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Only a third of American women remain within pregnancy weight gain recommendations

Maternal weight gain exceeds current guidelines in 47% of American pregnancies, according to a recent study, which also revealed that weight gain is below the recommended minimum in 21% of pregnancies.

Published in the April 2015 edition of the journal Obstetrics and Gynecology, the American study focused on women living in 28 states who carried a pregnancy to full term (minimum 37 weeks of gestation) during 2010 and 2011.

The researchers examined gestational weight gain in conjunction with various associated demographic, behavioral, psychological and medical factors. Insufficient or excessive weight gain was defined according to the Institute of Medicine's 2009 guidelines, which are relative to the mother's pre-pregnancy BMI.

Altogether, only 32% of the mothers met the official weight gain guidelines, meaning that 68% put on either too much or too little weight.

The researchers also found that, compared to the 52% of women with a normal BMI at the start of pregnancy, the 4% who were underweight before conception had a 50% lower risk of excessive weight gain. Conversely, women who were overweight (24%) or obese (12% with class 1 obesity, 5% with class 2, 4% with class 3) were twice as likely to gain too much.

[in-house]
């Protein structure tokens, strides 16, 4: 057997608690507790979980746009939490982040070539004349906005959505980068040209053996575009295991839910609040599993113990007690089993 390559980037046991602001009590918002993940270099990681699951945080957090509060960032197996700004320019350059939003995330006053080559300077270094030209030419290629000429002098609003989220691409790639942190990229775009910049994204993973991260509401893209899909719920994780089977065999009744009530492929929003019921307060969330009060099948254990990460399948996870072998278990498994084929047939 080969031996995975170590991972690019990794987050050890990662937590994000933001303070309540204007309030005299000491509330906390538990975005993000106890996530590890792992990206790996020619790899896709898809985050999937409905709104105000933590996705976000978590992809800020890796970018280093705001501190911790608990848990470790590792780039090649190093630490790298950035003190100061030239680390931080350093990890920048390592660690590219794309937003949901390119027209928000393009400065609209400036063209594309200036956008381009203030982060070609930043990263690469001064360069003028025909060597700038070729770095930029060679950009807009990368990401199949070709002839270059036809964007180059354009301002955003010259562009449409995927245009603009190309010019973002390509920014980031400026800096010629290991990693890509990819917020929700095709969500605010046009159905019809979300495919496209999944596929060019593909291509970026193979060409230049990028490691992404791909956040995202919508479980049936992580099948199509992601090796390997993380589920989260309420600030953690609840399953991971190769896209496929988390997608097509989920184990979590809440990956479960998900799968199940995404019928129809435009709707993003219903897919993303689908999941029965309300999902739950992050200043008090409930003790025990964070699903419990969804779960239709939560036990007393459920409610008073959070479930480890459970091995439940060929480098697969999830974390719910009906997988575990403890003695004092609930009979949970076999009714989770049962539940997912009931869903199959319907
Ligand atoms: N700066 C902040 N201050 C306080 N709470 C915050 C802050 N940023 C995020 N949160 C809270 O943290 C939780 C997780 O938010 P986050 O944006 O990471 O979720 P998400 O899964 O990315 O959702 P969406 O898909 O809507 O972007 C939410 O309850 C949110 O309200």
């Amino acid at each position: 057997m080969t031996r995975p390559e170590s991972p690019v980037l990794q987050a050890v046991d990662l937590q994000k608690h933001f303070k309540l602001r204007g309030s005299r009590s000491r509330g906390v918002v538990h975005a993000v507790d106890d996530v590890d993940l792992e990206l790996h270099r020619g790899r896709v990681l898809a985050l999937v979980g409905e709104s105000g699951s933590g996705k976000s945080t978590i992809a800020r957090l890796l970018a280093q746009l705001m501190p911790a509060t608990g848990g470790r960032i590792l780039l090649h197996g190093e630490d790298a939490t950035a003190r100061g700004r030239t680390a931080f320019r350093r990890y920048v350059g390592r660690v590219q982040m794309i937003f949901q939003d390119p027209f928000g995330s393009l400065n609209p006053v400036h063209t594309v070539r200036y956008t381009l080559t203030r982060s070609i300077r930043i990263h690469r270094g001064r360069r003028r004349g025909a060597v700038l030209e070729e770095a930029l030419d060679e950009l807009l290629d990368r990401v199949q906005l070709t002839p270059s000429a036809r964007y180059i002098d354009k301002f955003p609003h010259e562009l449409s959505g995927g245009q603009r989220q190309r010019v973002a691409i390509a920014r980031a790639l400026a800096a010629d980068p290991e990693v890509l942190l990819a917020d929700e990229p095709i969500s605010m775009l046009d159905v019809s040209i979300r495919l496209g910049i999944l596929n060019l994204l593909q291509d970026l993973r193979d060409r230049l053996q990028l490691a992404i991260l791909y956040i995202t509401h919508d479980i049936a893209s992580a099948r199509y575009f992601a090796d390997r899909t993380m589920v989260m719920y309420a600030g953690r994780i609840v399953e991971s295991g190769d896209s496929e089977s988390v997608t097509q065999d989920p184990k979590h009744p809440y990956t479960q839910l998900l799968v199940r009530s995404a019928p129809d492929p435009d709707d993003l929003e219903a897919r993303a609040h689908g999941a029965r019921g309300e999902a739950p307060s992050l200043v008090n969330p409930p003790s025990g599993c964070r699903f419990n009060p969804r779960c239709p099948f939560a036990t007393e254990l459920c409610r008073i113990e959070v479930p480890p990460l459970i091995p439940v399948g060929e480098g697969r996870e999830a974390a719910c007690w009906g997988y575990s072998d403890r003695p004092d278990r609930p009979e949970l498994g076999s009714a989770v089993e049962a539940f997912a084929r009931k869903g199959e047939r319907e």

Women who were either underweight or morbidly obese at the start of pregnancy carried a 25% higher risk of not gaining enough weight during gestation.

The study also highlights that most of the factors related to excessive or insufficient pregnancy weight gain were linked to demographic characteristics, including education level and ethnic group. Quitting smoking during pregnancy was also associated with excessive weight gain, particularly in those who were not underweight at conception.

Though the exact guidelines may vary between organizations and countries, most experts agree on the importance of gaining neither too much nor too little weight during pregnancy. Among other risks, excessive or insufficient maternal weight gain may impact the metabolism and appetite control of the child after birth.

A study published in 2014 in the American Journal of Obstetrics and Gynecology indicated that 20.5% of children born to mothers who exceeded weight gain recommendations during pregnancy were overweight or obese.


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